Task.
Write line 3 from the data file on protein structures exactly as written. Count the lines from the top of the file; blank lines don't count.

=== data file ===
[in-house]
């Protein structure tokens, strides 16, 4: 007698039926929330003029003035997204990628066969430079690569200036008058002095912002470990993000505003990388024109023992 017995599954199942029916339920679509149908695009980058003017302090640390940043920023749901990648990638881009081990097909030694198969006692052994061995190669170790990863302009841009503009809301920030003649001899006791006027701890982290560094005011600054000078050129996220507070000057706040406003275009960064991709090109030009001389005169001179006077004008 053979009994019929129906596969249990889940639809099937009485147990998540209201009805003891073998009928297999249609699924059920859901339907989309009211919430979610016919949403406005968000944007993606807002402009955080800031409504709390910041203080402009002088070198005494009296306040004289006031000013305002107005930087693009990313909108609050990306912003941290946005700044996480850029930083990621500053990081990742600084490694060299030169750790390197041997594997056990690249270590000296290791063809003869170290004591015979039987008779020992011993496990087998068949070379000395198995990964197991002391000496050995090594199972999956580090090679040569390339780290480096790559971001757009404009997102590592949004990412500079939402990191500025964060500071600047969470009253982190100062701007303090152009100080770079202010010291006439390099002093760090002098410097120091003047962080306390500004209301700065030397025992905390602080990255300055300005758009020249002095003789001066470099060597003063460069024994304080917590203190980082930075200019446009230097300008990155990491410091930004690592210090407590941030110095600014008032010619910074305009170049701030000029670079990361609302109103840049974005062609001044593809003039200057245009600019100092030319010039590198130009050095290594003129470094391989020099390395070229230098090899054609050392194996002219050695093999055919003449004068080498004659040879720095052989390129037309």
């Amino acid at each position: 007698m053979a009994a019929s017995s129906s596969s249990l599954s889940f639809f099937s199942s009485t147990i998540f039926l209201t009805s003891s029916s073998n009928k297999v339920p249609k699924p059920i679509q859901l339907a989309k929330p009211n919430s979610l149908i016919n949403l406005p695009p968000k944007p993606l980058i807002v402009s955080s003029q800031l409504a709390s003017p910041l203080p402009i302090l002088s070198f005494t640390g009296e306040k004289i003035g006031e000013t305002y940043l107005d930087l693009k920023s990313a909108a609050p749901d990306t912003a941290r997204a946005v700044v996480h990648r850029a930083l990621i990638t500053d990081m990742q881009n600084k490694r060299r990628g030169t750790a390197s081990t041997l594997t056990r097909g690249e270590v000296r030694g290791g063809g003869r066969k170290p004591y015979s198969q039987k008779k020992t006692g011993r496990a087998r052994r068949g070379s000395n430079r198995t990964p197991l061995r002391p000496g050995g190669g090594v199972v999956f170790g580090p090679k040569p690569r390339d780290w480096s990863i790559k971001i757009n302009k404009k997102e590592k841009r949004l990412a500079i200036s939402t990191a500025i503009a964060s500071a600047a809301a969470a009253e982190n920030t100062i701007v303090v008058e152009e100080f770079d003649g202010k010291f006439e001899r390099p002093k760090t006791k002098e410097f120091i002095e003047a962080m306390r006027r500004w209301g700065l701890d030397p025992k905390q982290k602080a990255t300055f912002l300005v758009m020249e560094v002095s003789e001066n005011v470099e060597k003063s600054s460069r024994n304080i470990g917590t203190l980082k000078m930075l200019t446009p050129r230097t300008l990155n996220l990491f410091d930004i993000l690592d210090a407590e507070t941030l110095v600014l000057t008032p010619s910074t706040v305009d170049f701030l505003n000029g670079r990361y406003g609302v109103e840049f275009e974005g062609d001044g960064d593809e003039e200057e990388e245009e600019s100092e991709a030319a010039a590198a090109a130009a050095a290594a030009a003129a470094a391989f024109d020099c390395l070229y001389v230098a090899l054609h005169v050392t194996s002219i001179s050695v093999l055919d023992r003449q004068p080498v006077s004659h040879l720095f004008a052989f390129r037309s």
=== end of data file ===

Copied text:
């Amino acid at each position: 007698m053979a009994a019929s017995s129906s596969s249990l599954s889940f639809f099937s199942s009485t147990i998540f039926l209201t009805s003891s029916s073998n009928k297999v339920p249609k699924p059920i679509q859901l339907a989309k929330p009211n919430s979610l149908i016919n949403l406005p695009p968000k944007p993606l980058i807002v402009s955080s003029q800031l409504a709390s003017p910041l203080p402009i302090l002088s070198f005494t640390g009296e306040k004289i003035g006031e000013t305002y940043l107005d930087l693009k920023s990313a909108a609050p749901d990306t912003a941290r997204a946005v700044v996480h990648r850029a930083l990621i990638t500053d990081m990742q881009n600084k490694r060299r990628g030169t750790a390197s081990t041997l594997t056990r097909g690249e270590v000296r030694g290791g063809g003869r066969k170290p004591y015979s198969q039987k008779k020992t006692g011993r496990a087998r052994r068949g070379s000395n430079r198995t990964p197991l061995r002391p000496g050995g190669g090594v199972v999956f170790g580090p090679k040569p690569r390339d780290w480096s990863i790559k971001i757009n302009k404009k997102e590592k841009r949004l990412a500079i200036s939402t990191a500025i503009a964060s500071a600047a809301a969470a009253e982190n920030t100062i701007v303090v008058e152009e100080f770079d003649g202010k010291f006439e001899r390099p002093k760090t006791k002098e410097f120091i002095e003047a962080m306390r006027r500004w209301g700065l701890d030397p025992k905390q982290k602080a990255t300055f912002l300005v758009m020249e560094v002095s003789e001066n005011v470099e060597k003063s600054s460069r024994n304080i470990g917590t203190l980082k000078m930075l200019t446009p050129r230097t300008l990155n996220l990491f410091d930004i993000l690592d210090a407590e507070t941030l110095v600014l000057t008032p010619s910074t706040v305009d170049f701030l505003n000029g670079r990361y406003g609302v109103e840049f275009e974005g062609d001044g960064d593809e003039e200057e990388e245009e600019s100092e991709a030319a010039a590198a090109a130009a050095a290594a030009a003129a470094a391989f024109d020099c390395l070229y001389v230098a090899l054609h005169v050392t194996s002219i001179s050695v093999l055919d023992r003449q004068p080498v006077s004659h040879l720095f004008a052989f390129r037309s």